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The Sky Is Everywhere by Jandy Nelson
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's review
Jun 01, 11

it was amazing
bookshelves: audiobooks, 2011, favorites, read-for-a-lifetime-2012, teen, random-reads-column, librandian-blog, lincoln-nominee-2013
Read from April 28 to May 11, 2011

The Sky is Everywhere
By Jandy Nelson

After her mother abandoned Lennie Walker and her sister Bailey when Lennie was 1 year old, the two girls moved in with Gram and their Uncle Big. Lennie and Bailey had an understanding. Neither one of them would ever abandon the other. Bailey broke that rule when she died of a sudden heart complication a few months back. Now Lennie can’t do anything without feeling the emptiness caused by her missing sister. As a result, Lennie tries to fill the vacant spot in her existence any way she can.

At first, Lennie tries the old stand-bys; reading Wuthering Heights for nearly the fifteenth time and playing her clarinet. Gram and Uncle Big try to help, but each are trying to deal with the grief in their own ways. Gram buries herself in her award-winning garden while Uncle Big conducts his hair-brained experiments and sits up in trees for hours. Lennie finally finds a ray of hope amongst all the darkness surrounding her currently. Musical prodigy Joe Fontaine has moved into their small town from France and he has his eyes solely on Lennie. Joe tries to redirect the Walker household’s thoughts away from Bailey through his music. Lennie’s feelings for Joe are strong, but there is one thing holding her back; Bailey’s boyfriend Toby.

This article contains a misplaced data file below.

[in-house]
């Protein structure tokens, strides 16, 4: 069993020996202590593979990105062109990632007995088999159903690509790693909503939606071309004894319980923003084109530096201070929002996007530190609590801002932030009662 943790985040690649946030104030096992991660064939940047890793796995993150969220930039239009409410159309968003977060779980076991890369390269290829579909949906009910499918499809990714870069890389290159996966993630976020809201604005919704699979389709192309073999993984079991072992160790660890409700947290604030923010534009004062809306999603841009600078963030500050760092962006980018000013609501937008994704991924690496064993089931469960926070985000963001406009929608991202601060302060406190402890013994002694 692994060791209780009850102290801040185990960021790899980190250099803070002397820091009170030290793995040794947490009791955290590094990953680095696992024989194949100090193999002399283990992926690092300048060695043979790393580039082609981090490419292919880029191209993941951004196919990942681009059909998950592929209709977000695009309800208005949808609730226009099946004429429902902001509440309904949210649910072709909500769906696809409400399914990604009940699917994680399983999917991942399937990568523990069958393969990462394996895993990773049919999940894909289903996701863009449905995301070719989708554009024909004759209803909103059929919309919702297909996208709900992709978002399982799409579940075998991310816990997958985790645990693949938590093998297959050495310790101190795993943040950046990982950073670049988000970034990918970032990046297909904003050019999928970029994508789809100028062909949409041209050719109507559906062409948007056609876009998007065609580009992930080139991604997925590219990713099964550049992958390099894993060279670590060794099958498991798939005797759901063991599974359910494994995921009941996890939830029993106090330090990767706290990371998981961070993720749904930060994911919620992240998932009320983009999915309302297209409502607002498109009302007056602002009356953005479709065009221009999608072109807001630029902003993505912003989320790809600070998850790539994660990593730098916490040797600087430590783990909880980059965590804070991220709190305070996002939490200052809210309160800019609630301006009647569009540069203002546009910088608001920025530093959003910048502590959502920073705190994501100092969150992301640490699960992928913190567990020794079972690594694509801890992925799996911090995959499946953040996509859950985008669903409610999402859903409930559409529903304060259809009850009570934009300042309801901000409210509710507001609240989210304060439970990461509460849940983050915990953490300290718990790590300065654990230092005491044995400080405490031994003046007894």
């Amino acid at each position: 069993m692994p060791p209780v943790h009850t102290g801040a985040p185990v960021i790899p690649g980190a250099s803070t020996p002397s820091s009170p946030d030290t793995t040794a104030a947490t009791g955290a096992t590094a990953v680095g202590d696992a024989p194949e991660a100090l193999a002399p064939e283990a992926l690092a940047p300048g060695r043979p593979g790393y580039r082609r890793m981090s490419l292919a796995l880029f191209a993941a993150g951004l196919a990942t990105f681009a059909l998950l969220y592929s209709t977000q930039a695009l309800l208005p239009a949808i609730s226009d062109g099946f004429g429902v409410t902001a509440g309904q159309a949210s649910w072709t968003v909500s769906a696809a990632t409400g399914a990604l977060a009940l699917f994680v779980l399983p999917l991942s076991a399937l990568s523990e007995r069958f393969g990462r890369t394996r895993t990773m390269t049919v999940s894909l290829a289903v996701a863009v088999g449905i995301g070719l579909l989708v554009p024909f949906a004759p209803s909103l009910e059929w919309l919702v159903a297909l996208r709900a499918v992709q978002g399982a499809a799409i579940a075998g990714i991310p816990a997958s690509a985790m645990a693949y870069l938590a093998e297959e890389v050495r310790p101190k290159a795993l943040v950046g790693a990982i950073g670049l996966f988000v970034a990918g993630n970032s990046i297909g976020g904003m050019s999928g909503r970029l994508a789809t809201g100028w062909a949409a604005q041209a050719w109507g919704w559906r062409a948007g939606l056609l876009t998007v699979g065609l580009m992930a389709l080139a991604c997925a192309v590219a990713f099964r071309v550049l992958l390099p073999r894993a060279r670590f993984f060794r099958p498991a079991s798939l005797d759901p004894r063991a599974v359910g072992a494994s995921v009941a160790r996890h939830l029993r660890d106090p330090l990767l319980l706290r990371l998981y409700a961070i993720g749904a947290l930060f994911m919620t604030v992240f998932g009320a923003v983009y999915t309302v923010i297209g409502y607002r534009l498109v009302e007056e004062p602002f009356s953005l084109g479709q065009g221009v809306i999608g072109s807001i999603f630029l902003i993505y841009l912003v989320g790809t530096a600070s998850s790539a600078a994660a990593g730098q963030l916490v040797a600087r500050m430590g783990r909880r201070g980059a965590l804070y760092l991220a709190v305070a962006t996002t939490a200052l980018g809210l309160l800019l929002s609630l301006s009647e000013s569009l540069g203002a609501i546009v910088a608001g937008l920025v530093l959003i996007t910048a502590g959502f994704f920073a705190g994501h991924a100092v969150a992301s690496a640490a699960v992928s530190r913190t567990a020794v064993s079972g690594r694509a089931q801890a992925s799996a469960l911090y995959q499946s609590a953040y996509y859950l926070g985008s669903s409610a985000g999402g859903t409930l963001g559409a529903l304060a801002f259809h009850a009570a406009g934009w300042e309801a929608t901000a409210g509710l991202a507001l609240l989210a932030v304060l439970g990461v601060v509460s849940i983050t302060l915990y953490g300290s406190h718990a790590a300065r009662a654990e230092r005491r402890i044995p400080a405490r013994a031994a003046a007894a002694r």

Toby doesn’t seem to be dealing with Bailey’s death any better than the rest of the Walker family, but his grief continues to overcome the family in a way that stifles any sense of progression. Worst of all, Toby may be channeling his love of Bailey to Lennie. Will Lennie choose the comfortable, yet inappropriate love or the new, full of life love? Will Lennie even get a chance to choose before it’s too late?

I am not a huge fan of romance novels, but Nelson’s story blew me away. It’s funny. It’s sad. It covers the entire spectrum of emotions. The feelings and emotions which are so raw and real that it feels more like you are listening to a friend tell a story rather than reading the black and white words. Nelson includes little messages written by Lennie on any surface available at the beginning of the chapters which helps the reader connect even more with our forlorn main character. The Sky is Everywhere is a title to remember.

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